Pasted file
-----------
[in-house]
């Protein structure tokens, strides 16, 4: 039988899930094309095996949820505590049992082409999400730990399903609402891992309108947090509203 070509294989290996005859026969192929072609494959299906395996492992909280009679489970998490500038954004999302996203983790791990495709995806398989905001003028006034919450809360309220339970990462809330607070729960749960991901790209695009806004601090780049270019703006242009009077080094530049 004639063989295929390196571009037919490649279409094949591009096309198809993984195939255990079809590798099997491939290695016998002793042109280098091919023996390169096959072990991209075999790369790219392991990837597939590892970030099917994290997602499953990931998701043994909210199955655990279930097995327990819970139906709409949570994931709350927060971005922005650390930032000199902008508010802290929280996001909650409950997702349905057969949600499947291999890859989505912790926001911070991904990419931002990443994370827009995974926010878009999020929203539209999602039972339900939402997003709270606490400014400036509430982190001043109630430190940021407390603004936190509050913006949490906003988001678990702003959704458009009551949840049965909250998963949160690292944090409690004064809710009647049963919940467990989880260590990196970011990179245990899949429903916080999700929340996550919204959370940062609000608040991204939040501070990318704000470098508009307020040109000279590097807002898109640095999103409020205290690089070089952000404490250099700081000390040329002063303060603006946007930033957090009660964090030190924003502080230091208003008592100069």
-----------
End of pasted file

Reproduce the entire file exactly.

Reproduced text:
[in-house]
């Protein structure tokens, strides 16, 4: 039988899930094309095996949820505590049992082409999400730990399903609402891992309108947090509203 070509294989290996005859026969192929072609494959299906395996492992909280009679489970998490500038954004999302996203983790791990495709995806398989905001003028006034919450809360309220339970990462809330607070729960749960991901790209695009806004601090780049270019703006242009009077080094530049 004639063989295929390196571009037919490649279409094949591009096309198809993984195939255990079809590798099997491939290695016998002793042109280098091919023996390169096959072990991209075999790369790219392991990837597939590892970030099917994290997602499953990931998701043994909210199955655990279930097995327990819970139906709409949570994931709350927060971005922005650390930032000199902008508010802290929280996001909650409950997702349905057969949600499947291999890859989505912790926001911070991904990419931002990443994370827009995974926010878009999020929203539209999602039972339900939402997003709270606490400014400036509430982190001043109630430190940021407390603004936190509050913006949490906003988001678990702003959704458009009551949840049965909250998963949160690292944090409690004064809710009647049963919940467990989880260590990196970011990179245990899949429903916080999700929340996550919204959370940062609000608040991204939040501070990318704000470098508009307020040109000279590097807002898109640095999103409020205290690089070089952000404490250099700081000390040329002063303060603006946007930033957090009660964090030190924003502080230091208003008592100069």